Christian dislikes pencils and paper. It's hard to sit still, hard to make his hands do what his head is thinking. Hard. Hard. Hard. We make good use of discussion and Teaching Company videos. We adapt plans from Mother of Divine Grace and Kolbe; we work together constantly. He begs for structure. He doesn't want to plan his own curriculum or to have to make decisions. Instead, he wants to know what the clear expectations are and how he's going to get from here to there. He wants my reassurance that it can be done. Real Learning for Christian is all about knowing him well enough to know when to push and when to pick him up and carry him.
Patrick is thirteen and he's academically gifted. All those math problems? No problem. He's probably better at math than I am already (please don't tell him that). "School" comes easily to him. But Patrick has another gift that overshadows any academic gifts and makes his high school plan even more unique that the first two. Patrick is an extraordinary soccer player. He plays on the state and regional Olympic Development teams. He's on his way to big, big things. Patrick wants to go to Bradenton, Florida and train fulltime with the Junior National Team. It's only of passing interest to him that there is a boarding school affiliated with the training camp. He couldn't care less about school. He believes that he will kick his way to fame and fortune and be set for life before he's twenty-five. Our challenge with Patrick is to appreciate his gifts and support his quest to live his dream while still ensuring that he not close doors. Patrick doesn't understand that an injury will make him a mere mortal in the blink of an eye.
My husband and I take our responsibility to educate our children very seriously. We're not handing Patrick over to be developed morally or academically by soccer coaches far from us. We are also learning that a kid with an athletic gift that isn't being fully developed is much like the gifted child in an ordinary classroom who becomes the troublemaker. So, we struck a deal. We agreed that Patrick could begin high school work early and that once he finished a complete high school course of study, as long as he was sixteen or older and he could win a full grant, he could go train. He can accelerate himself through as quickly as he wants. While he is studying here, we will pursue every soccer opportunity we can within reason.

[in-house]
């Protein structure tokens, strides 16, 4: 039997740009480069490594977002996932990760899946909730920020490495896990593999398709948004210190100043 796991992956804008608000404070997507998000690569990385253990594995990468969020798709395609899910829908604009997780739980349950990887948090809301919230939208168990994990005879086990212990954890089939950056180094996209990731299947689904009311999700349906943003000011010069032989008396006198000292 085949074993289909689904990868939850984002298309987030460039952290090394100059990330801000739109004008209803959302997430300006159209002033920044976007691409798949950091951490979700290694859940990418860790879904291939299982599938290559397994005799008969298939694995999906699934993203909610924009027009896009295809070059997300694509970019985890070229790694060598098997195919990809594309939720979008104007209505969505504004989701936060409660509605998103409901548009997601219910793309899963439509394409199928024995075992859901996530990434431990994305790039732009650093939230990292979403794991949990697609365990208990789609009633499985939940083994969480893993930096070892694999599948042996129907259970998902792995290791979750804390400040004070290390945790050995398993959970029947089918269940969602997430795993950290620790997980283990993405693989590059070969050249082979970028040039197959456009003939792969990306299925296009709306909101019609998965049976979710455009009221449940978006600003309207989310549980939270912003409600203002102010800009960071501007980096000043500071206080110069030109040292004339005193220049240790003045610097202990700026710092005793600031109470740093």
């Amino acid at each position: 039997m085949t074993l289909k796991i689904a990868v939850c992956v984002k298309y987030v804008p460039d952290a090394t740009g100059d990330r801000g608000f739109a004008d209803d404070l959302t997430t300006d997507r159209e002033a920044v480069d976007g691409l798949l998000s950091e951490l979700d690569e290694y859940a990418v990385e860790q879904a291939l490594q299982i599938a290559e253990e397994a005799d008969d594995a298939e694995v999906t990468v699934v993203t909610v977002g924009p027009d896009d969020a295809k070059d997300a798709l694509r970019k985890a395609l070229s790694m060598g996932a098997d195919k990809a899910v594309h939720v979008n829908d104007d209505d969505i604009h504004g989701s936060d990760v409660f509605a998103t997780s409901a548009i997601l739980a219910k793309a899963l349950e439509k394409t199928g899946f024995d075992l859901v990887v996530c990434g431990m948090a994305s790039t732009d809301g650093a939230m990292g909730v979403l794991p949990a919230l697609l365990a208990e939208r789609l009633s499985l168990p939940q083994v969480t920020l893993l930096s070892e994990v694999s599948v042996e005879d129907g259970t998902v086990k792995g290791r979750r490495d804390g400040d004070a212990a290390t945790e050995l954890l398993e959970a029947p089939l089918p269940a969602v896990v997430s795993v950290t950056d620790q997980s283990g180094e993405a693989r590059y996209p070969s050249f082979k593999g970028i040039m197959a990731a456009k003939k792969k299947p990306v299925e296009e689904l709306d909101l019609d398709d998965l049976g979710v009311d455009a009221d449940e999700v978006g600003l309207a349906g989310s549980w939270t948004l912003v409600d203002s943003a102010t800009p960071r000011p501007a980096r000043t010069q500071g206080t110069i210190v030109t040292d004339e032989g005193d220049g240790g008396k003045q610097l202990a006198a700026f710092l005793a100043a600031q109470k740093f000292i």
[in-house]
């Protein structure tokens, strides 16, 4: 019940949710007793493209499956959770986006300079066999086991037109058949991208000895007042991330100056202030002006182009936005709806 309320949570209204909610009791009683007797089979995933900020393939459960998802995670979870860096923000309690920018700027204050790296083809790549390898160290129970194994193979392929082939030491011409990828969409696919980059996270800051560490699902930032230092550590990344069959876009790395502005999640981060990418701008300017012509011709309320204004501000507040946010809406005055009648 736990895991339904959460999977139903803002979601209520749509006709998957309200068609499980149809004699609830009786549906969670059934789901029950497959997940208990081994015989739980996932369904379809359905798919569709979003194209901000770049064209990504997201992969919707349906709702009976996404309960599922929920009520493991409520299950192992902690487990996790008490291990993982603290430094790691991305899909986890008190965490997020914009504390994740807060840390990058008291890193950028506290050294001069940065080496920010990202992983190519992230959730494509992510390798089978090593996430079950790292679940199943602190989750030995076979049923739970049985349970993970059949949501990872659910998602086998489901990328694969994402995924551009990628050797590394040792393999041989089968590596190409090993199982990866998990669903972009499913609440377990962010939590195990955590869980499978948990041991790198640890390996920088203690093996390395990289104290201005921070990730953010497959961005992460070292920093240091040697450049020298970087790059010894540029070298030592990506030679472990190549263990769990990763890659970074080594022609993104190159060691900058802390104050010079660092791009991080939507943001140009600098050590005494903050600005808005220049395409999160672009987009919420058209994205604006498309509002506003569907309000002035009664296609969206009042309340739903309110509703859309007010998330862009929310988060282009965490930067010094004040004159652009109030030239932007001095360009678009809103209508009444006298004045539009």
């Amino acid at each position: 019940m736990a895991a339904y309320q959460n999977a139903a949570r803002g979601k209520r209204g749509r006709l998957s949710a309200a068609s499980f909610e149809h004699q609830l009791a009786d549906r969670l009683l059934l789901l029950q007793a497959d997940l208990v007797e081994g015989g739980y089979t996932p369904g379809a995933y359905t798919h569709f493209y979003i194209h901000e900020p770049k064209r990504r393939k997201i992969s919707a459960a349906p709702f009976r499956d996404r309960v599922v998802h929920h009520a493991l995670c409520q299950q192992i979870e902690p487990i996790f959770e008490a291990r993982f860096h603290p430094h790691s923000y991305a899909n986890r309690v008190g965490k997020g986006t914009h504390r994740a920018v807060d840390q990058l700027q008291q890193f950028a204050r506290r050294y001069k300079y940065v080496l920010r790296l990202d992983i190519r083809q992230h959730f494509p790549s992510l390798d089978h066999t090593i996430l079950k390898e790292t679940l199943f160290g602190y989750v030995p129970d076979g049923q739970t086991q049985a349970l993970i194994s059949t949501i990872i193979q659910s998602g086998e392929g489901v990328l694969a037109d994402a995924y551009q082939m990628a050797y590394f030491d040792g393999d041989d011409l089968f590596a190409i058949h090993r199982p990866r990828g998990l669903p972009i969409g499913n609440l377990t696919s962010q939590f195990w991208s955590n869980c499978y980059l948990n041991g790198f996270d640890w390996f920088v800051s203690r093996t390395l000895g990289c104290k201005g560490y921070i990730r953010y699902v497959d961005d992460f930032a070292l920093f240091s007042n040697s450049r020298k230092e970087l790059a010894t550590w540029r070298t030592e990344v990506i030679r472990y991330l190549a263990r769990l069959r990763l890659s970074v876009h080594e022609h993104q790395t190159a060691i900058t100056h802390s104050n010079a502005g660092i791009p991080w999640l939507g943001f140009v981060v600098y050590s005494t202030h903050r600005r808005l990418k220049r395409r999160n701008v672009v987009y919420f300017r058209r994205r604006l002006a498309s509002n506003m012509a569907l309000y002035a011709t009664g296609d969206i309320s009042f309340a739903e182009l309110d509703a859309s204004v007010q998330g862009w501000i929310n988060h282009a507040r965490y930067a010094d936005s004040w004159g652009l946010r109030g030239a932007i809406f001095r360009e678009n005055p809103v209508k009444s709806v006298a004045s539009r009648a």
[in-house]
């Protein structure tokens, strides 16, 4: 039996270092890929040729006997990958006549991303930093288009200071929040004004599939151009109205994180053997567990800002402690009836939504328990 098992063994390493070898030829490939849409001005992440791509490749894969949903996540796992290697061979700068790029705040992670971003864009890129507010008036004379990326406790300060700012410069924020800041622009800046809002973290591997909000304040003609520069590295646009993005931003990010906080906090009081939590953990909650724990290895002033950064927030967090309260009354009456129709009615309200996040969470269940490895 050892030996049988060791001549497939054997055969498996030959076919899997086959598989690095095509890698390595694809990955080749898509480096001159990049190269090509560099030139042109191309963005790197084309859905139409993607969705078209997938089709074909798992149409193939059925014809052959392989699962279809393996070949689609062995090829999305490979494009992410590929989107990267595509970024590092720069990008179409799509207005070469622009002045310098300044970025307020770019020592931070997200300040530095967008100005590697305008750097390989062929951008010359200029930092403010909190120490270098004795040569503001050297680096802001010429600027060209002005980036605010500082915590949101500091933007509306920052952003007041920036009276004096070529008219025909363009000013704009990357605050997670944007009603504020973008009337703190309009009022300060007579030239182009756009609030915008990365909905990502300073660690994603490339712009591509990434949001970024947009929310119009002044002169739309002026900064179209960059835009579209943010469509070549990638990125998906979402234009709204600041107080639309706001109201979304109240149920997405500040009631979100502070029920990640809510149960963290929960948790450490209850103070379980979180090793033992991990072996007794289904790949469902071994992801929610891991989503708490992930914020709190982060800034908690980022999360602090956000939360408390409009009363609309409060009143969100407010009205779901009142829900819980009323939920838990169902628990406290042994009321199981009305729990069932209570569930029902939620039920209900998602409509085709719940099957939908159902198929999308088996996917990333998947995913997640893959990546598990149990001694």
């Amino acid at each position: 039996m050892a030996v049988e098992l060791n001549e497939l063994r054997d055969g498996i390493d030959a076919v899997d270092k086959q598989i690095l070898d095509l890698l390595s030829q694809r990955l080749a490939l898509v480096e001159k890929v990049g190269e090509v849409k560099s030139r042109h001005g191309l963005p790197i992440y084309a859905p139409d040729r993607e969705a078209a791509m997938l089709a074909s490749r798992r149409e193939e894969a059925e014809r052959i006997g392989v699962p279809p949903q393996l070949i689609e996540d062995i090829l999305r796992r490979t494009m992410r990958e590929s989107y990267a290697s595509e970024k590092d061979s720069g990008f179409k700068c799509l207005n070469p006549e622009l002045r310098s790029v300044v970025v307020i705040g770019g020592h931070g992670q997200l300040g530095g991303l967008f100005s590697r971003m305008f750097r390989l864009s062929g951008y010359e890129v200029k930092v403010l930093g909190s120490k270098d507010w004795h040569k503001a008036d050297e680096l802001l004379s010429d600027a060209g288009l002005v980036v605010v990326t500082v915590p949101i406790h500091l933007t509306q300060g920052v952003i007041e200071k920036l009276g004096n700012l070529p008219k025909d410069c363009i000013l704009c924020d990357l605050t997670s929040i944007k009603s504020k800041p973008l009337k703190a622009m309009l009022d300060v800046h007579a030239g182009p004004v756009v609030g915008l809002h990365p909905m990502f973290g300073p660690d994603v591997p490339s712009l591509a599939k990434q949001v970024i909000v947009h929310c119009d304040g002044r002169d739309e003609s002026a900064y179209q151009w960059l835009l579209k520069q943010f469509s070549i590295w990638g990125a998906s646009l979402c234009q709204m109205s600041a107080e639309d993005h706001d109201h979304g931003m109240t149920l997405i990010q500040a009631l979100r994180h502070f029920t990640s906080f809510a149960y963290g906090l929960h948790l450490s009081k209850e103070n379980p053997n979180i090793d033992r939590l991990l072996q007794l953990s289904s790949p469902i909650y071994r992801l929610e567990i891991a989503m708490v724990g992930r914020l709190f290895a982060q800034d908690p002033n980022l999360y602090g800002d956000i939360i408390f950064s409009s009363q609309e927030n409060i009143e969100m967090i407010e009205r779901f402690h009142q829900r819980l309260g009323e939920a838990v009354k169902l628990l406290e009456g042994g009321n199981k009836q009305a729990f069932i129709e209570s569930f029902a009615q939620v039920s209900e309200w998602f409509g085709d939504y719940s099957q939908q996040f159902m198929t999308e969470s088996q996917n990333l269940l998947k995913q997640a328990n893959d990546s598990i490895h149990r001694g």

For Patrick and me, it was important that this deal include a third party. He needs to know I'm not the one directing what constitutes a complete high school curriculum. I need to not be the bad guy, holding him back from Bradenton by requiring him to jump through hoops. Again, Kolbe is the right choice for us (with the inclusion of several of MODG courses). It's an objective list to be completed. Patrick has no desire to direct his academic choices. None. It's the weirdest thing. All he wants is to play soccer. But we don't want him to limit himself by his ignorance. We know that the real world demands self-discipline. We also know that the academics of high school will stand him in good stead when he is navigating that world. And, mostly, we know that he's not finished with the big questions of theology and philosophy we want him to ponder. By finely tuning exactly what we think the most important things are and requiring that he be disciplined enough to study those things (though he has no apparent interest in them), we are requiring a certain maturity. If he can behave with that maturity over time and complete this task, it will go a long way towards preparing him to be on his own to pursue his dream at a young age. He's not wise enough to see right now that a solid education in academics and a complete saturation in knowledge of the faith will be a good thing when things get bumpy later. And they will. They always do.
So there you go. Is it unschooling? I don't know, but I do know school wouldn't work for any of my teenagers, so whatever you call it, I'm grateful for the opportunity.